Leaving their men at home, women from different walks of life met at the Press Club recently, to enjoy shaame afsana, or an evening of tales that revolved around forgetting, forgiving and the depths of a female heart.
Five female tale twisters including Masroor Jahan, the Dame Barbara Cartland of Urdu writing made the evening memorable. It maybe recalled that Dame Barbara was one of the world’s most successful authors, with estimated worldwide sales of one billion copies in 36 languages. Her romantic novels, many on the theme of the innocent young lady swept off her feet by a dashing young suitor, brought joy to readers all over the world.
Similarly Masroor Jahan enjoys a huge following of fans. Her Jab gily mit gaey is one of the most popular social/ romantic Urdu novels to be first published in a monthly Urdu Digest. Faisla is her first novel from 1962 but it was Taabaan published in 1970 that made her writing wanted by more and more readers. Ever since Masroor Jahan has published 50 novels and over 500 short stories.
She continues to write and to be translated into English, Hindi, Punjabi, Marathi, Kannada, Tamil and Telugu. Her latest collection of short stories Kahan Ho Tum appeared in 2012 and sold like books published by Mills & Boon, the British imprint of fiction for women since the 1930s.
Her story of the day had revolved around the day to day frustrations of a newly wed bride with her mother in law. This young working woman dreams of a home of her own and cant wait to bring up her nuclear family far away from her mother in law.
However pregnancy makes her realise that it is unfair to separate her husband from his mother. The protagonist emerges even more empowered as she chooses not to turn her back on what is good in the traditional way of life. Once she makes up her mind, she has no problem giving up her dream of a home of her own and to brace herself to face all challenges that come with living within a joint family.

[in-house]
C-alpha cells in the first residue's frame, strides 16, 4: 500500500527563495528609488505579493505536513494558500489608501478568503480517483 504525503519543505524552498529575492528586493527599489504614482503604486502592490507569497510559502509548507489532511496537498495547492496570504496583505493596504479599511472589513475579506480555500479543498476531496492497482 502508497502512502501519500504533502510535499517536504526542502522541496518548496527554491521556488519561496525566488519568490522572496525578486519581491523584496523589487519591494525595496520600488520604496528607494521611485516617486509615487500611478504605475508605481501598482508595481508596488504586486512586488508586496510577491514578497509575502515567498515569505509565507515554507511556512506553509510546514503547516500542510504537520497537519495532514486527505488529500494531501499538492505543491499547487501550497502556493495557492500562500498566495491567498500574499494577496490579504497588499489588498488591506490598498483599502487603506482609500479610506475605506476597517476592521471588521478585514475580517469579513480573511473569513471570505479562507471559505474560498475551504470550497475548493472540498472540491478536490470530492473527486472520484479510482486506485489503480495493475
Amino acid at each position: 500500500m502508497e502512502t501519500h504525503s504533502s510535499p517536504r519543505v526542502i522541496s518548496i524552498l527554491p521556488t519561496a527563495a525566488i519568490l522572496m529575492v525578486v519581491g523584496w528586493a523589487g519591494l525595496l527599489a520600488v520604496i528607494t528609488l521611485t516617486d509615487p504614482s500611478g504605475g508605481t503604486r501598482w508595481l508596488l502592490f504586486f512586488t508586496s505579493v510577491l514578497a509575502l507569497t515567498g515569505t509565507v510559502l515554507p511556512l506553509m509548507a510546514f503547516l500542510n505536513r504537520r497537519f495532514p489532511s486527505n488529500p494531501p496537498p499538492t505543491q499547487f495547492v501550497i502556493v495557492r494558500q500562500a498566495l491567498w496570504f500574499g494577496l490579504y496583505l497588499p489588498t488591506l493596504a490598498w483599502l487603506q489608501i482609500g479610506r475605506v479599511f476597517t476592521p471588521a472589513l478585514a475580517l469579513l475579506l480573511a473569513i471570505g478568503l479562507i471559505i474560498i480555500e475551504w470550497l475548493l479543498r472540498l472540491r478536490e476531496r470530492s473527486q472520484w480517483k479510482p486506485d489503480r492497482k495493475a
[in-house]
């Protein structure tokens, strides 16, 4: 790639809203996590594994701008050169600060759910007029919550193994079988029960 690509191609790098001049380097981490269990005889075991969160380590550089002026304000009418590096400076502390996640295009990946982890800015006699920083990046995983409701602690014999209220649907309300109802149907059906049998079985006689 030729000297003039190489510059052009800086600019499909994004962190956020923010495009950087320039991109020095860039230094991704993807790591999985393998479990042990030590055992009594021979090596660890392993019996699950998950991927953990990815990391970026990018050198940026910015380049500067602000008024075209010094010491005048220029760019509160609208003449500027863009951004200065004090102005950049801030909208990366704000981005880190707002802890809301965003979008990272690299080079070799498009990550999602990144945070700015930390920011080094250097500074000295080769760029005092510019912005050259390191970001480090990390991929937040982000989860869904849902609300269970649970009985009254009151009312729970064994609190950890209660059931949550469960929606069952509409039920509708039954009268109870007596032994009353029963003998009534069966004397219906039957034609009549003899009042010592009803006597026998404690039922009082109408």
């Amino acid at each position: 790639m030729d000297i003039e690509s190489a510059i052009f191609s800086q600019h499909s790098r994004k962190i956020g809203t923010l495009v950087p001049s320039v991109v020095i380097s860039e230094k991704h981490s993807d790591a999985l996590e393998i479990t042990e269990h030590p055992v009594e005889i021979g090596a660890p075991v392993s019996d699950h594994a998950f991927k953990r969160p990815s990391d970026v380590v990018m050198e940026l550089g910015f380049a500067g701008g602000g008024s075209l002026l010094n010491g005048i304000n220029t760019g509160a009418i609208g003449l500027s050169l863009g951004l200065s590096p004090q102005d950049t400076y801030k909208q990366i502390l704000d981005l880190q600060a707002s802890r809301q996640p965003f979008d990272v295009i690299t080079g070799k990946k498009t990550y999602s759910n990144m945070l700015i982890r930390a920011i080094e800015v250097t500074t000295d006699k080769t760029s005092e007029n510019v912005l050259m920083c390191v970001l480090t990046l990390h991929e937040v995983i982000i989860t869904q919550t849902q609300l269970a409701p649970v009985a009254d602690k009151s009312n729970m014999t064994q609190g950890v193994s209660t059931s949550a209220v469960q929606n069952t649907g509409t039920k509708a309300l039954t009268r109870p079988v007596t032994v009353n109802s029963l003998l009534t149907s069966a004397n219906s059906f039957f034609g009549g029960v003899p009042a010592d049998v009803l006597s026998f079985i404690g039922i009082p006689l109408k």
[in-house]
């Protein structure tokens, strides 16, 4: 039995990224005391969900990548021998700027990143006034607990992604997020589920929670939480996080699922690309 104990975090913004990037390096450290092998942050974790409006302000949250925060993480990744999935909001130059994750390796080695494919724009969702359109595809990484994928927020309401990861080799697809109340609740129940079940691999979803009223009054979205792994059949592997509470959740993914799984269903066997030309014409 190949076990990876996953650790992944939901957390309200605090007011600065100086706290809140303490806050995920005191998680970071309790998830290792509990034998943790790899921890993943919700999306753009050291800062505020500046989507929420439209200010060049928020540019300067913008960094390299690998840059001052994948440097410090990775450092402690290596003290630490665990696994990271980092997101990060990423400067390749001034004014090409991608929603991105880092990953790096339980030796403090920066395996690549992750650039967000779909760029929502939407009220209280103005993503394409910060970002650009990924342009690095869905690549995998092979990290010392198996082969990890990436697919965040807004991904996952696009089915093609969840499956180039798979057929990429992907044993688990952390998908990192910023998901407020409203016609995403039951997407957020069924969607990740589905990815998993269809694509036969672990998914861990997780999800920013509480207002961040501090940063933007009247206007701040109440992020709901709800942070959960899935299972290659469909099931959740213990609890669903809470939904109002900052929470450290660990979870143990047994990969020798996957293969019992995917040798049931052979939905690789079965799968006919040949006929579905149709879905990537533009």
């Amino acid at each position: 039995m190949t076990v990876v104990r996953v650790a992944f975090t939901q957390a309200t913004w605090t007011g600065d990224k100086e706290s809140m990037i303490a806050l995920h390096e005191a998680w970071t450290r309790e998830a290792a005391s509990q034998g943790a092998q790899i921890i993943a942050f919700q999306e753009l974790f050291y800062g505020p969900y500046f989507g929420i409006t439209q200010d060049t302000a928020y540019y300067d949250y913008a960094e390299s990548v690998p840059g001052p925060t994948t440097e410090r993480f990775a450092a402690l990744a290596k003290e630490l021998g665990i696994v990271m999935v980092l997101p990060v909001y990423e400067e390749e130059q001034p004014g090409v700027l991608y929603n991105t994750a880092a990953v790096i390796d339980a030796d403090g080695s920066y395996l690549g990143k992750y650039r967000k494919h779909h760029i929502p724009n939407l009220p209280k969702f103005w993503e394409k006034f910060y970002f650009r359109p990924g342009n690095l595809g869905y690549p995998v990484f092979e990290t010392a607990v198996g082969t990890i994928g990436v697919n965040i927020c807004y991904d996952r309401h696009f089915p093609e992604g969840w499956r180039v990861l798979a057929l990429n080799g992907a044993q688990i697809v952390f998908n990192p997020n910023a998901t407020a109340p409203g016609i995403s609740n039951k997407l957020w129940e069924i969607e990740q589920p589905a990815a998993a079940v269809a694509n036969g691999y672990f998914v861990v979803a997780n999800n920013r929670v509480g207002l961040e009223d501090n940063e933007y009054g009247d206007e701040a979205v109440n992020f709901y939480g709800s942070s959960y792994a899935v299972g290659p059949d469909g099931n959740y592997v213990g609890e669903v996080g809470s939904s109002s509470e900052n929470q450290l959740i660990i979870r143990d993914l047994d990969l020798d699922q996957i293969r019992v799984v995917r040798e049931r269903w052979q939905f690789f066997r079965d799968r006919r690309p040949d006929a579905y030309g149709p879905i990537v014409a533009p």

Alive and kicking
Parveen Talha, former bureaucrat and author observed that all the tales woven by women that evening is prove that the Urdu language is alive and kicking.
“After partition of the Indian sub continent in 1947, the Urdu language seemed to have become a whisper but today its voice is loud and clear,” said Parveen whose short stories in English titled Fidae Lucknow are mostly about ordinary citizens of the city and being translated into Urdu by former principal of Karamat Husain Muslim Girls PG College Sabiha Anwar, herself a well known writer.
Sabiha’s short story called Dil ka bhed, or secrets of the heart is about a woman so engrossed in her own love and loss that she is unable to appreciate the joys that the present has to offer her until realisation dawns upon her that happiness is here and now.
Well known writer and poet Ayesha Siddiqui read Ujli subah ka anjam, or the consequences of a bright morning, her story about a woman who wakes up fresh and sparkling each morning but as the day progresses she wilts by the hour. The fate of the protagonist and the stamping out of her aspirations and dreams by society are symbolic also of the way nature is soiled by human beings who pollute without care, making life and the environment more filthy each day.
Well known poet and assistant editor, Imkaan, leading Urdu magazine Salma Hijab’s amusing tale was called M for Maggi.
Ghazaal Zaigham, an official in the information department writes fluently in the charming dialects of Avadh. She read Phulwa, penned in the same rustic language spoken by people from the many suburbs surrounding Lucknow.
Organised by Bazme Urdu, an organisation that has been nursing the Urdu language since 1972 and was founded by the late Zeba Salahuddin. Over the years the organisation has opened schools for young children, hosted adult literacy classes in Urdu for working women, encouraged Urdu learning classes for students of English medium schools like La Martinere Girls and head hunted and given patronage to aspiring women writers and poets in the Urdu language, Shaihla Siddiq Umar. treasurer and vice president, Bazm-e- Urdu told The Lucknow Observer.